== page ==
AT Commander's

"Joe House"

We recently picked up a new TV, I thought the box was more fun than its contents (sorta like being 4 years old again). Here's a Joe House we made for diorama or for play. It's a single-story building that we wanted to look like an abandoned structure for use as a French farmhouse or as a blockhouse. It couldn't have any fragile external parts, or they'd probably get damaged during storage, transit, or use. Thus, we ended up with a simple grey building with no eaves.

Here's a view of the back with the rear wall and roof section raised. You can see the wood beams we added around the ceiling on the 1st floor and the beam holding up the loft. The walls are covered with dollhouse wallpaper, and the floor is covered with plank stationery we picked up at an office suply store. The lower part of the walls (below the chair rails) is ordinary brown construction paper. You can also see the window sills we added that are also made of wood. The picture on the wall was for a dollhouse from a Hobby Lobby store. You can see the ugly masking tape and bare cardboard underneath the roof that are covered by the paint and trim visible elsewhere.

Here's another view of the house, clearly depicting the window sills and the trim as well as the interior detailing. The windows weren't measured very conscientiously. I stood a Joe up in a shooting position with an SMG and cut the first window at that height. Then I made the others match. At right you can see more of the interior detailing (and catch a glimpse of Jane outside leaning on the window sill).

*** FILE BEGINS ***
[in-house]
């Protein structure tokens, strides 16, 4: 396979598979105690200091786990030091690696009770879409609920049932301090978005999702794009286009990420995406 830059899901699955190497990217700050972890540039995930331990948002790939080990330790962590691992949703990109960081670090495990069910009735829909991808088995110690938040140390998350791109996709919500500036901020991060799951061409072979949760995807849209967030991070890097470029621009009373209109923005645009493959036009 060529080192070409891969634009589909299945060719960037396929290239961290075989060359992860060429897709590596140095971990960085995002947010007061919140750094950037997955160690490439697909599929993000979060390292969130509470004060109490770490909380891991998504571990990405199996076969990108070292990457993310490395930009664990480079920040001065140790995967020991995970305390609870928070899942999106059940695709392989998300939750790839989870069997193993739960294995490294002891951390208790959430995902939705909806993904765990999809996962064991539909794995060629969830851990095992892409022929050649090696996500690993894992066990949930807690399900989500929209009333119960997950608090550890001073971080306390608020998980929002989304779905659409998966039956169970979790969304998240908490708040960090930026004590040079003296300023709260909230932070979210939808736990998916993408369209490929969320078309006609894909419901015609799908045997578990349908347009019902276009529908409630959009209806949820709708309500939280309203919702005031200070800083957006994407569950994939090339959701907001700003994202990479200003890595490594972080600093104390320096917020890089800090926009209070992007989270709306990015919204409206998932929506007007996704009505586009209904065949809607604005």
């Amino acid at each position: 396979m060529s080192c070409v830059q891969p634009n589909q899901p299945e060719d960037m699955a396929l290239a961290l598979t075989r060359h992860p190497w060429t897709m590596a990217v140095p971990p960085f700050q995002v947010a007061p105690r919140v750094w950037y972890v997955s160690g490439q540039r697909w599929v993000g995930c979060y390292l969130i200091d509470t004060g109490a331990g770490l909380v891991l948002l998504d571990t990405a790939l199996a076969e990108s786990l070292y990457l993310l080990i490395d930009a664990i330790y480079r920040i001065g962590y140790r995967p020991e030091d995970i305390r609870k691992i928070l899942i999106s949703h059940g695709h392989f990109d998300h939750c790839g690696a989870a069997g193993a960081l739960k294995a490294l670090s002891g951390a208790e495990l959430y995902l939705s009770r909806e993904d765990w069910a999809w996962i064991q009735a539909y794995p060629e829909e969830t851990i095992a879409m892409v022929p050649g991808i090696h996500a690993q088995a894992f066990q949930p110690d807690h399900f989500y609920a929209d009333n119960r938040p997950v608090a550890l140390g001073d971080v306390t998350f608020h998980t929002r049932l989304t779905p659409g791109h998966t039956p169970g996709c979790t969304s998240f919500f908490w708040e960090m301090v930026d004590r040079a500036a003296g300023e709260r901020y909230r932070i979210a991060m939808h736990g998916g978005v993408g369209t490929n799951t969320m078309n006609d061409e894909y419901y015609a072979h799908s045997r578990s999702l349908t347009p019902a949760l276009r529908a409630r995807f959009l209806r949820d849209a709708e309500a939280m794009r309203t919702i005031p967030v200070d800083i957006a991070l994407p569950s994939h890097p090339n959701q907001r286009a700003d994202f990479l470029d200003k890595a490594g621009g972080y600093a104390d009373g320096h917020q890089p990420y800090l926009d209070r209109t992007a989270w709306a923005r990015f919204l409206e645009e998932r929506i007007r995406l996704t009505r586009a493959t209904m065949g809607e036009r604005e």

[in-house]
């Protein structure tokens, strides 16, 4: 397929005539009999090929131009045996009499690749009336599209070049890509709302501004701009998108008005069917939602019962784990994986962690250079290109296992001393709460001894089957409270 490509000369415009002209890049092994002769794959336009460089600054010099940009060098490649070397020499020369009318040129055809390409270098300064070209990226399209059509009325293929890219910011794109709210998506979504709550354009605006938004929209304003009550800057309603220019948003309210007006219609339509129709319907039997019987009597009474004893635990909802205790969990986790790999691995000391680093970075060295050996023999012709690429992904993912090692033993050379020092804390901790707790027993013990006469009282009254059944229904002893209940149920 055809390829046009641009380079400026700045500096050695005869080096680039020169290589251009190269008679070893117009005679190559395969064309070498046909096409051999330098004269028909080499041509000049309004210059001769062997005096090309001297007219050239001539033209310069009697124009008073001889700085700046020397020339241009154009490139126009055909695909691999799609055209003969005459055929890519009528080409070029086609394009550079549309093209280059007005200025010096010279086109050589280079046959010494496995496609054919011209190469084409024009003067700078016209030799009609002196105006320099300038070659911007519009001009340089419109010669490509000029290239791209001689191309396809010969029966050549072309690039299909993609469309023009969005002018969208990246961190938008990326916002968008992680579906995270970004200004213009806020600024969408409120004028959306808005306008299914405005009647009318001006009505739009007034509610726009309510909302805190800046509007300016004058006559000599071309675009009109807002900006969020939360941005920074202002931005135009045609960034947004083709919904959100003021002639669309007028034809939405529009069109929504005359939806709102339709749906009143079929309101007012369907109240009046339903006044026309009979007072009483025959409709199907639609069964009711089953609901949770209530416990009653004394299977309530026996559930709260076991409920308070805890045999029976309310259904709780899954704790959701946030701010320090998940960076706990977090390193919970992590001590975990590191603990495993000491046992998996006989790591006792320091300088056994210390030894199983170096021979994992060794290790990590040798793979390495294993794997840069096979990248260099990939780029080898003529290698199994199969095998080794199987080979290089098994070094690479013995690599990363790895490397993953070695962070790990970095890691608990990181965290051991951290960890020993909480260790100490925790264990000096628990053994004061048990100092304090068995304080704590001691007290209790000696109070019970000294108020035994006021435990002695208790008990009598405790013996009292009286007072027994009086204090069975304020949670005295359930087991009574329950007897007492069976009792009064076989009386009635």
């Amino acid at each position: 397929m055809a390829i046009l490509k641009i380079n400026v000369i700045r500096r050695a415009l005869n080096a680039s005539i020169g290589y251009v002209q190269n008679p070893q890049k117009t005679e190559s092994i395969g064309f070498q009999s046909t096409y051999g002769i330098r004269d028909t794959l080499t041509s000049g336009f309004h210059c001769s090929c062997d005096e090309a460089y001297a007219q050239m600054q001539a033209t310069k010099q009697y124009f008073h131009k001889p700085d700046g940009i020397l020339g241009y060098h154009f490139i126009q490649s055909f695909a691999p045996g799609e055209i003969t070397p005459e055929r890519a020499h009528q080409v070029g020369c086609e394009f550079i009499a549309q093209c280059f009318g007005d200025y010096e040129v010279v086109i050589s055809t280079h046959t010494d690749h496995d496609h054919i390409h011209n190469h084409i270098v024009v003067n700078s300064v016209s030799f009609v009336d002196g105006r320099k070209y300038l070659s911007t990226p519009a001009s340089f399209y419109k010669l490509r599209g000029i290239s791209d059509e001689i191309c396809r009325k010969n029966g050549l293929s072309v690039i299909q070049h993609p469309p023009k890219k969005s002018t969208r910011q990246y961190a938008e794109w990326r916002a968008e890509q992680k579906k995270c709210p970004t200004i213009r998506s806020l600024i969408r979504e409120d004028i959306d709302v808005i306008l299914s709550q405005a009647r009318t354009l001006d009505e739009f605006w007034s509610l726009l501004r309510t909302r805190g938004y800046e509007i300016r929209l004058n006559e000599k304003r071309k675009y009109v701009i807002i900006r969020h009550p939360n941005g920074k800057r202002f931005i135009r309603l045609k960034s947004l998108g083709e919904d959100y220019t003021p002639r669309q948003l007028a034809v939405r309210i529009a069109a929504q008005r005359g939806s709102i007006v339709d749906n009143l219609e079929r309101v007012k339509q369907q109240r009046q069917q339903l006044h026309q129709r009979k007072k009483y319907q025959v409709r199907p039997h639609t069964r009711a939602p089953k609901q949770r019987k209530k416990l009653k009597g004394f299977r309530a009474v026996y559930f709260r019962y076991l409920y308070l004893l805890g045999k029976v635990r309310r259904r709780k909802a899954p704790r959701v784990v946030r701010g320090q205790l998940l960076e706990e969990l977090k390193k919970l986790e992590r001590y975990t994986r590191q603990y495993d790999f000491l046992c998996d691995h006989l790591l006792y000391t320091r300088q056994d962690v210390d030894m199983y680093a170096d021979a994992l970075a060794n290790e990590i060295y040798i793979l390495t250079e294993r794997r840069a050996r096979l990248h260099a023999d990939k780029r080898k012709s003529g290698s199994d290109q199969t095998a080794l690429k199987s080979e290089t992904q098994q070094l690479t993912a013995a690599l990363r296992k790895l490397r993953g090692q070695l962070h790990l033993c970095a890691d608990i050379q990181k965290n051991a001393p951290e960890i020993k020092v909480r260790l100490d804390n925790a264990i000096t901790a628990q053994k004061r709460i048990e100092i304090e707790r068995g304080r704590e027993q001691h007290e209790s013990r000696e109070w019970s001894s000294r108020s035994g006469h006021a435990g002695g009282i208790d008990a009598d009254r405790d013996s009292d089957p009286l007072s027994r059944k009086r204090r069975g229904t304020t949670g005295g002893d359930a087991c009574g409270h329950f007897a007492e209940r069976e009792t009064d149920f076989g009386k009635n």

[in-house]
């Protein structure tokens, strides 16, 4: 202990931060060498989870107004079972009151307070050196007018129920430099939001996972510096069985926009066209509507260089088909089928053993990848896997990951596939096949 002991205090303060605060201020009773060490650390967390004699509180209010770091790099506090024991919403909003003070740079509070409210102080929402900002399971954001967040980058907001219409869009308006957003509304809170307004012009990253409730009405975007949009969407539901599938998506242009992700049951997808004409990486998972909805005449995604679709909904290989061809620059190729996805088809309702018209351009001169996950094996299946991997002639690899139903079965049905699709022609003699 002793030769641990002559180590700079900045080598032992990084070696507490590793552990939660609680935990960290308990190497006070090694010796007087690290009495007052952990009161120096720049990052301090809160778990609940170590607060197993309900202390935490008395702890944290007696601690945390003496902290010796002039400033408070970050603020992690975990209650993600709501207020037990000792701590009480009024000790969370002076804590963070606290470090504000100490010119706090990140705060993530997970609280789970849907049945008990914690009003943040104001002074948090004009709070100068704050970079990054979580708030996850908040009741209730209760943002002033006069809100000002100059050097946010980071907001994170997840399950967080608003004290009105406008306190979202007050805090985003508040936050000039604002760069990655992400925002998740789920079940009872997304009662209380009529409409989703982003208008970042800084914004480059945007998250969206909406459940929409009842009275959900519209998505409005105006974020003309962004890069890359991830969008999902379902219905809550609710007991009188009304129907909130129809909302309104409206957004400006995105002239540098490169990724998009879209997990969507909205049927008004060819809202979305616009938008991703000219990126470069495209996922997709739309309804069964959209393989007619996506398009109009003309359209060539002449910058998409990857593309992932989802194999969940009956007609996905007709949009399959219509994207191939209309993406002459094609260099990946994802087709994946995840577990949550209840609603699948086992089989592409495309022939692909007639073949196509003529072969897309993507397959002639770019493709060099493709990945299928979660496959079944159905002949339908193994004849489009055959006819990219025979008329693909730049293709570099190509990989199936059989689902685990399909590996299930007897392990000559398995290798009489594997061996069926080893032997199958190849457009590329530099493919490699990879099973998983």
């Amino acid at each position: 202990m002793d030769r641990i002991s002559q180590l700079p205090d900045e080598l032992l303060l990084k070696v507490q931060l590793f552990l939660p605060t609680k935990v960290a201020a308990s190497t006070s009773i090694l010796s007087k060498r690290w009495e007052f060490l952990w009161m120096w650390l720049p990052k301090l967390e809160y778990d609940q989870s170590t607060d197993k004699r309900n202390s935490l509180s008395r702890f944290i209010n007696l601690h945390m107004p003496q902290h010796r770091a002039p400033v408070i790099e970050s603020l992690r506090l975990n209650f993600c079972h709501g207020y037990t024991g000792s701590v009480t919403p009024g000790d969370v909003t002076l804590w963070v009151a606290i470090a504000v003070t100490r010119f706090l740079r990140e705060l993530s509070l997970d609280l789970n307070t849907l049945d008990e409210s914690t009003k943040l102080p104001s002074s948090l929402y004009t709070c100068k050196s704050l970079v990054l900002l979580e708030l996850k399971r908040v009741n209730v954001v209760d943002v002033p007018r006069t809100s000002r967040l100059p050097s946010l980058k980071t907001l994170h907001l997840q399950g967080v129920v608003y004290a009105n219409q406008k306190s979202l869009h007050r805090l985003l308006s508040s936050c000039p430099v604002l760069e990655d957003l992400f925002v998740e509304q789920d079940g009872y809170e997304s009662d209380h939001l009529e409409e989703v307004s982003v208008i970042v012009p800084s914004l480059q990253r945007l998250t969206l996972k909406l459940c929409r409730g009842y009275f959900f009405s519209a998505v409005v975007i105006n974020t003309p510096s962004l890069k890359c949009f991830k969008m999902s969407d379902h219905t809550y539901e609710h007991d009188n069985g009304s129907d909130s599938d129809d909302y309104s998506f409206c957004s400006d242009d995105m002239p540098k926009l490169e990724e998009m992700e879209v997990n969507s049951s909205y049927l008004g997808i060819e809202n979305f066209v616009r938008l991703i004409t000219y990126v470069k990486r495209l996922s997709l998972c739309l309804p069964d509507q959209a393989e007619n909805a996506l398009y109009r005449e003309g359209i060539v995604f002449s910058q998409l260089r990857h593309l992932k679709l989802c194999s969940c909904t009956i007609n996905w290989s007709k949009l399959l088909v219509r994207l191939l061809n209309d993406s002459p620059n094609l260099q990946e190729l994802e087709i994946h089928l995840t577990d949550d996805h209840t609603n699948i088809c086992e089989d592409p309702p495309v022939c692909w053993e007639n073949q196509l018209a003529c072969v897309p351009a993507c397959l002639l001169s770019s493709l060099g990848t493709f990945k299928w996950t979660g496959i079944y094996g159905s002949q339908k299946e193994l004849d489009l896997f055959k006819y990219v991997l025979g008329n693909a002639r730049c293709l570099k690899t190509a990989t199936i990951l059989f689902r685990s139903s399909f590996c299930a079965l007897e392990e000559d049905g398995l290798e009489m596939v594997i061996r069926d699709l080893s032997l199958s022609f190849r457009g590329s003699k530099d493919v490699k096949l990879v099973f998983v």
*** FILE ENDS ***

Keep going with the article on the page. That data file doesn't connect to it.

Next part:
Here's the front door. I was working on a Cub Scout project and had some leftover slats of wood. I had an epiphany and decided they looked like planks in 1/6 scale, so I used them to make a door. I just glued the planks to a piece of cardboard backing and added a wooden door handle I fabricated out of a piece of scrap wood. I added some more of the wooden trim around the door (same size I used for the window sills), just for fun. In each of the windows, you can see the edges of the wooden window sills.

Here's a table I made from the same "planks" that I picked up from the floor around my table saw. You can see the ugly carpenter's glue where I cobbled it all together. I added some reinforcement underneath to make it a little stronger. It's the right height for Joes to use for maps and charts. These pics also show the cool y plank-looking stationery I used for flooring.

The legs on the table are removable, for easy storage or transport. I built long channels for the leg braces to slip into. They are not glued in, so they can be easily removed. Tip for the future: use Elmer's white glue, not the super-strong carpentry glue. I was pretty disappointed with the yellowish tinted glue visible everywhere. I'm not concerned enough to do it over again, but still it was a bummer.

This wasn't really a project that took a lot of time. None of our projects are very time-consuming (with very little free time, they've got to be "quick builds" or they don't get done!). This house with its flip-up rear wall gives the kids a lot of play value indoors or out and inside the house or out. Yes, we still watch the TV that came in this box, but I still think the box is more fun! ;-)

LMK what you think of this project or anything else you stumble across on my humble little site!

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